|Hybrid Tea Peace Rose before pruning|
Monday, May 4, 2015
Sharpen your pruners and grab your gloves – it’s finally time to prune the roses! In Colorado, the best time to prune roses is around the end of April, after the danger of frost. By now, the roses have broken dormancy, and have lots of green growth.
Thursday, April 30, 2015
It’s starting to be that time of year – our yards can be a delight or a headache. Does your lawn look lousy? Are you bugged by bugs? Are your perennials puny? The good news is that help is just a phone call or click away. Here are five great resources to help you solve your home yard and gardening challenges.
Monday, April 27, 2015
Would you like to grow vegetables but are short on space? In this short video, Molly Niven, Jefferson County Colorado Master Gardener, gives you specific steps to grow herbs and vegetables successfully in containers.
Saturday, April 25, 2015
|Cartoon by Microbiology2009|
Tetanus is a serious infection. It is caused by the bacteria Clostridium tetani which can be found almost everywhere in the natural environment. If the bacteria gets into the body it can produce a toxin that can spread systematically throughout the body and interfere with the central nervous system, producing muscle stiffness, spasms, or rigidity and the infamous locked jaw. Tetanus is potentially fatal. Without treatment, one out of four infected people die. Yikes! Tetanus has a mortality rate of 25% in the U.S. and 50% worldwide. There are currently no blood tests that can be used to diagnose tetanus. The diagnosis is based on the presence of tetanus symptoms. If you are infected, it can take a while for the symptoms to present themselves; anywhere from eight days to a few months. It basically depends on how far from the central nervous system the toxin entered the body.
Posted by Carollee at 2:55 PM
Thursday, April 23, 2015
Have you noticed small moths flying around your home? You probably have an infestation of Indian Meal Moth. This is a very common moth problem in Colorado and is caused by an infestation on grain, grain products, dried fruits, dried vegetables, seeds, nuts, graham crackers, powdered milk and dog food. Control of Indian meal moths requires a thorough search of all dried food, including things like bird seed that can be overlooked. My infestation was from sunflower seeds stored in the garage.
Tuesday, April 21, 2015
Each year, Earth Day marks the anniversary of what many consider the birth of the modern environmental movement which began in 1970. At the time, Americans were slurping leaded gas through massive V8 sedans. Industry belched out smoke and sludge with little fear of legal consequences or bad press. Air pollution was commonly accepted as the smell of prosperity. “Environment” was a word that appeared more often in spelling bees than on the evening news.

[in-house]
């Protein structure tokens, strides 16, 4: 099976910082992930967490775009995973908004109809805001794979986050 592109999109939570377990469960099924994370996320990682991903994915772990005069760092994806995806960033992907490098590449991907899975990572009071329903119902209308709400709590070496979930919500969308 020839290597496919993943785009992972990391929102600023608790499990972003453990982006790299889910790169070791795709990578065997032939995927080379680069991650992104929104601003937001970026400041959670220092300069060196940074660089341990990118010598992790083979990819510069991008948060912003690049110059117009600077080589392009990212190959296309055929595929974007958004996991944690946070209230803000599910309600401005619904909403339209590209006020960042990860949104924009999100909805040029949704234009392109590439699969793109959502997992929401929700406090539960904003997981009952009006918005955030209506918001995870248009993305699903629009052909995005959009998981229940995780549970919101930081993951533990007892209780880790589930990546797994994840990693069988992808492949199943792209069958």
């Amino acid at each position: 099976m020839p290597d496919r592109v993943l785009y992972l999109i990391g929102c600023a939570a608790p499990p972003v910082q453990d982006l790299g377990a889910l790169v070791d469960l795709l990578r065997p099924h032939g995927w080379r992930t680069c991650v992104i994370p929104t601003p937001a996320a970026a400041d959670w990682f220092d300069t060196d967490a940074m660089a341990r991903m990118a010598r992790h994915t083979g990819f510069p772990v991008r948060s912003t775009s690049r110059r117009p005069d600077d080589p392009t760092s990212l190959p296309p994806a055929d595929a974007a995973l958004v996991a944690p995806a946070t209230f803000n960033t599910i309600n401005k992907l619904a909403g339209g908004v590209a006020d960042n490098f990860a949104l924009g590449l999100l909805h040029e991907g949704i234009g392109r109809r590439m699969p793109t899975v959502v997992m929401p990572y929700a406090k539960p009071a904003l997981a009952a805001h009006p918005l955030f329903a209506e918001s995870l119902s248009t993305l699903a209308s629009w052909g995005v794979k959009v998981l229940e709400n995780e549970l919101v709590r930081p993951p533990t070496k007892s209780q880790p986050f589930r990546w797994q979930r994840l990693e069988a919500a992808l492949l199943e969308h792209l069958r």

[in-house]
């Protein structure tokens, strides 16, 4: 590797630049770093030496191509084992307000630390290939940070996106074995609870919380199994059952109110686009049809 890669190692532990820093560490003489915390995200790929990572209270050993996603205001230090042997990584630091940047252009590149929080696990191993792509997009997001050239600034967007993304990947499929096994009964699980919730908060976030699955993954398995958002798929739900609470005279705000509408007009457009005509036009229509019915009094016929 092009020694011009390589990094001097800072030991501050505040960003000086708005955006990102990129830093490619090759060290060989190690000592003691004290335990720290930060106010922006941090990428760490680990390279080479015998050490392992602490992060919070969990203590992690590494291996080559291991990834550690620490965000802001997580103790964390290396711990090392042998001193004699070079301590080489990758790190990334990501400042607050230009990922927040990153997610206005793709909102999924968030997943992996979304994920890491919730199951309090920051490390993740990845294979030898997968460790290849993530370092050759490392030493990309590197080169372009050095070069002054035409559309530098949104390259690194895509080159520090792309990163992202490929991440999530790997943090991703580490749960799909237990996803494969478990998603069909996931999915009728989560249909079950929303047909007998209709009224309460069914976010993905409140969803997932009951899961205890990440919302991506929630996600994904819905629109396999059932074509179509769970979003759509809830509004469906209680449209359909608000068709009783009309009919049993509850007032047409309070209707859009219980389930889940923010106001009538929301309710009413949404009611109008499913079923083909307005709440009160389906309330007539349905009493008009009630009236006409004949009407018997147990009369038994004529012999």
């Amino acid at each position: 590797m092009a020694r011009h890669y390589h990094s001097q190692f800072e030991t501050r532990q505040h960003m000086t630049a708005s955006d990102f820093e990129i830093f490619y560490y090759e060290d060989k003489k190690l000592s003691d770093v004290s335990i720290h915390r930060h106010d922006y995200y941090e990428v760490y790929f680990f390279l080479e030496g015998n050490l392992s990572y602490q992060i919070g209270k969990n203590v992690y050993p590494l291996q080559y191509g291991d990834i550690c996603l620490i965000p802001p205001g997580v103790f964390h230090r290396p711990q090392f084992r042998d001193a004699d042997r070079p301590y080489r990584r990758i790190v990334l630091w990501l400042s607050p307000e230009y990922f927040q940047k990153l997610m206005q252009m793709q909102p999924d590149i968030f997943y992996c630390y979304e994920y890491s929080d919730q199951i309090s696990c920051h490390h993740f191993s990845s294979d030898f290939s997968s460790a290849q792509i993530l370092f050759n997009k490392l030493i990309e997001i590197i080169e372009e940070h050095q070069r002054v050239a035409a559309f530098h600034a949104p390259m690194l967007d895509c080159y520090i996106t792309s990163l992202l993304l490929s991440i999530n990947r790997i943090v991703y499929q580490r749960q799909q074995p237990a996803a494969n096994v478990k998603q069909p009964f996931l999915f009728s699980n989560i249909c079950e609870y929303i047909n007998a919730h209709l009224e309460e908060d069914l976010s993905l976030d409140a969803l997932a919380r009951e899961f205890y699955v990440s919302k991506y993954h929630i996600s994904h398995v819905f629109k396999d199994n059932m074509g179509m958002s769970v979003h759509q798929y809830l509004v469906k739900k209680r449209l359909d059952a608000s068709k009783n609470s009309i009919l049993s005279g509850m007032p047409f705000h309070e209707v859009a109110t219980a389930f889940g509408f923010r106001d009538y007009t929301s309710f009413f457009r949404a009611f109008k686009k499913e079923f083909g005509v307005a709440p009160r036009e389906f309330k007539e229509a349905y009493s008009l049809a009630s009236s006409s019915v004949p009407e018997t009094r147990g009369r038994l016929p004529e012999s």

The April 22 Earth Day, founded by Senator Gaylord Nelson, was first organized in 1970 to promote ecology and respect for life on the planet as well as to encourage awareness of the growing problems of air, water and soil pollution.
The first Earth Day, 1970
- capitalized on the emerging consciousness,
- channeled the energy of the anti-war protest movement,
- put environmental concerns front and center ,
- achieved a rare political alignment, enlisting support from Republicans and Democrats, rich and poor, city slickers and farmers, tycoons and labor leaders,
- led to the creation of the US Environmental Protection Agency (EPA) and the passage of the Clean Air, Clean Water, and Endangered Species Acts.
It's that time of year to think about flowering plants to add to your landscape this year. In this short video, Rebecca Anderson, Jefferson County Colorado Master Gardener, gives you tips for attracting bees and other pollinators to your garden.
Monday, April 20, 2015
|Photo courtesy CSU Extension|
Friday, April 17, 2015
Thursday, April 16, 2015
|Photo Utah State University Extension|
Recently as I was doing some spring garden cleanup, I noticed a bare sapling in the corner of my yard that had lumps and bumps on most of the trunk and branches.
I was curious what could cause this and if it was harmful to that tree or possibly other plants in my garden. In doing some research I learned that these swellings on the wood are cause by the “Poplar Twiggall Fly” (Hexomyza shineri). This insect burrows into the wood and as it feeds, which produces a swelling on the limbs and trunk which are called galls. Often the plant has these galls for several seasons and the gardener does not immediately notice them because they can be obscured by leaves. This insect prefers to invade cottonwoods, poplars and especially aspens.
Wednesday, April 15, 2015
Gardening in Colorado's clay soil can be difficult, and raised beds are an alternative. Barbara LaRowe, Jefferson County Colorado Master Gardener, provides helpful information about gardening in raised beds.